Coronavirus Disease-19 (COVID-19) Related Acute Stroke Causing Transient Global Amnesia
The study titled “Coronavirus Disease-19 (COVID-19) Related Acute Stroke Causing Transient Global Amnesia” by Ramnath Santosh Ramanathan MD and Ari Wachsman MD, focuses on the relationship between COVID-19 and transient global amnesia (TGA) caused by acute strokes.
Here is a summary of the key findings:
- Background on Transient Global Amnesia (TGA): TGA typically presents as acute, temporary amnesia, resolving within 24 hours. The study notes an increase in TGA cases during the COVID-19 pandemic.
- Case Studies: The research includes two case studies of patients who presented with TGA symptoms and were found to be COVID-19 positive. Both patients had a medical history of hypertension and experienced confusion and amnesia. Imaging tests revealed small acute strokes in the medial temporal lobes of their brains.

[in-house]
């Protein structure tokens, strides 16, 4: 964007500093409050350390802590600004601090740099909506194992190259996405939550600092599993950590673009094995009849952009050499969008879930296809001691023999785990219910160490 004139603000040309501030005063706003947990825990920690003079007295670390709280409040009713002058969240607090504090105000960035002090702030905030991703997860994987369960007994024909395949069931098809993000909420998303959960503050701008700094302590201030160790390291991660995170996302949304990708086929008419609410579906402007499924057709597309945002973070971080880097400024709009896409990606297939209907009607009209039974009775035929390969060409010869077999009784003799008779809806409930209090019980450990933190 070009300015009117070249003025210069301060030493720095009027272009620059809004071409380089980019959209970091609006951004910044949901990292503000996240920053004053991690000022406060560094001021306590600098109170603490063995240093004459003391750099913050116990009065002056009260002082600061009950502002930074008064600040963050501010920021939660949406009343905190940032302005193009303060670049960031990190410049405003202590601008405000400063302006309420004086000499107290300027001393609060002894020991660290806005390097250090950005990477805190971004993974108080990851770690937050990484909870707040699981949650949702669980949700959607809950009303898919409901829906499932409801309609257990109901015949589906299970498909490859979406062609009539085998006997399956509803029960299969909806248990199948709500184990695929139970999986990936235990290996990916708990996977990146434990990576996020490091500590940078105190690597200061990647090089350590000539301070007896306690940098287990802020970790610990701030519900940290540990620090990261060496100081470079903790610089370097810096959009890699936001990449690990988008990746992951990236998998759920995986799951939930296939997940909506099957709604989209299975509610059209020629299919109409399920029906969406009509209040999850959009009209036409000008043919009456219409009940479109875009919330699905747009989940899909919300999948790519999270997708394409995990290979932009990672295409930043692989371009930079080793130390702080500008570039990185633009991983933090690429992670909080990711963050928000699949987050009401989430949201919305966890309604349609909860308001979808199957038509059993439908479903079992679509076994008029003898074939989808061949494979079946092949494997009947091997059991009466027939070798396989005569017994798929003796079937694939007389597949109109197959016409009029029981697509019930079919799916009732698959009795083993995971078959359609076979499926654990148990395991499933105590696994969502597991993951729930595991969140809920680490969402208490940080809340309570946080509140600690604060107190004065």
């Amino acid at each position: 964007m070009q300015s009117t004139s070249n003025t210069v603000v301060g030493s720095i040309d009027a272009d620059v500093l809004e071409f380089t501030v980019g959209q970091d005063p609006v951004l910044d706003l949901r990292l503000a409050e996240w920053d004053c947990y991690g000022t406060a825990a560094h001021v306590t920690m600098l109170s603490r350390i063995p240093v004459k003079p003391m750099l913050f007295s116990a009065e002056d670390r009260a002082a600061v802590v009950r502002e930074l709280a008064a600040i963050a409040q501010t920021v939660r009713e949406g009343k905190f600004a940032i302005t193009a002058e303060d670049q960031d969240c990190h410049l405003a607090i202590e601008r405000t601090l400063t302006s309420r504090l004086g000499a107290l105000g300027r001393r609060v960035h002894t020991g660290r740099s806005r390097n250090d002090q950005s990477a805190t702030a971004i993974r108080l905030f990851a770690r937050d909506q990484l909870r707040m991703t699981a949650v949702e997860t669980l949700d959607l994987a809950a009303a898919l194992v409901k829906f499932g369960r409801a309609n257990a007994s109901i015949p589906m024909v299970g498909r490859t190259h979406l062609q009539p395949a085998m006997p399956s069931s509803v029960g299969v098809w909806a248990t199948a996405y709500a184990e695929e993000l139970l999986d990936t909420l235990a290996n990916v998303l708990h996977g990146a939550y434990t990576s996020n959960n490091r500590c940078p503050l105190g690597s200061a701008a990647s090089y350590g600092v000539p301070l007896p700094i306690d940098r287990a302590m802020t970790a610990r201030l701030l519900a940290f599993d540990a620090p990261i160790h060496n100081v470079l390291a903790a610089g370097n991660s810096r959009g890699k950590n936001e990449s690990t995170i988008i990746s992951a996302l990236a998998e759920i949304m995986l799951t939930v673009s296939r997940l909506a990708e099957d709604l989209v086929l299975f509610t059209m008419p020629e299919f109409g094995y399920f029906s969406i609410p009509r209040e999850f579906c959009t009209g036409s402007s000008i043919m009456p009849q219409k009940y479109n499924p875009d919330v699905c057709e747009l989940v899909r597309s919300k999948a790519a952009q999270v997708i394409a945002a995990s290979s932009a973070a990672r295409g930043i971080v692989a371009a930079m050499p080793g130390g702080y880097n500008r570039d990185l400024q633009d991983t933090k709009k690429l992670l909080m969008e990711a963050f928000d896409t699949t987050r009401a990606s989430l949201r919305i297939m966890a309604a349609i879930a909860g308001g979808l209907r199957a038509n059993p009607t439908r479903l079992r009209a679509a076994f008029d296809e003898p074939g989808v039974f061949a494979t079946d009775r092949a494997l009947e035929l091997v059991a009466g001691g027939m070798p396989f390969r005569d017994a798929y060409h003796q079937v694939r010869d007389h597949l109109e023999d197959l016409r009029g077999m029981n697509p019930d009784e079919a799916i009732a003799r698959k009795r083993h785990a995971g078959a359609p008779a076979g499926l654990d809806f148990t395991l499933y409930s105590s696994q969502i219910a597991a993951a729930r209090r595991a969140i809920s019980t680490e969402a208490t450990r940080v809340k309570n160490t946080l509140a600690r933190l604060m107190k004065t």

- Connection Between COVID-19 and TGA: The study suggests a possible link between COVID-19 and increased thrombotic vascular events like stroke, which could lead to TGA. COVID-19 has been associated with a hypercoagulable state due to systemic inflammation and cytokine storm, which might result in strokes.
- Findings and Hypothesis: In these cases, TGA appeared to be a direct result of acute strokes in the medial temporal lobe, possibly due to COVID-19-related thrombotic events. This contrasts with other reports that attributed TGA to the stress of the pandemic rather than to structural brain damage.
- Significance and Recommendations: The study emphasizes that TGA could be an initial manifestation of COVID-19 in some cases. It suggests the need for further reporting and investigation to understand the pathogenesis and characteristic neuroimaging findings in such patients.
This study is significant as it adds to the growing body of evidence on the neurological impacts of COVID-19, particularly regarding its potential to cause vascular events leading to conditions like TGA. It highlights the importance of considering COVID-19 as a possible underlying factor in cases of acute stroke and transient amnesia, especially during the pandemic.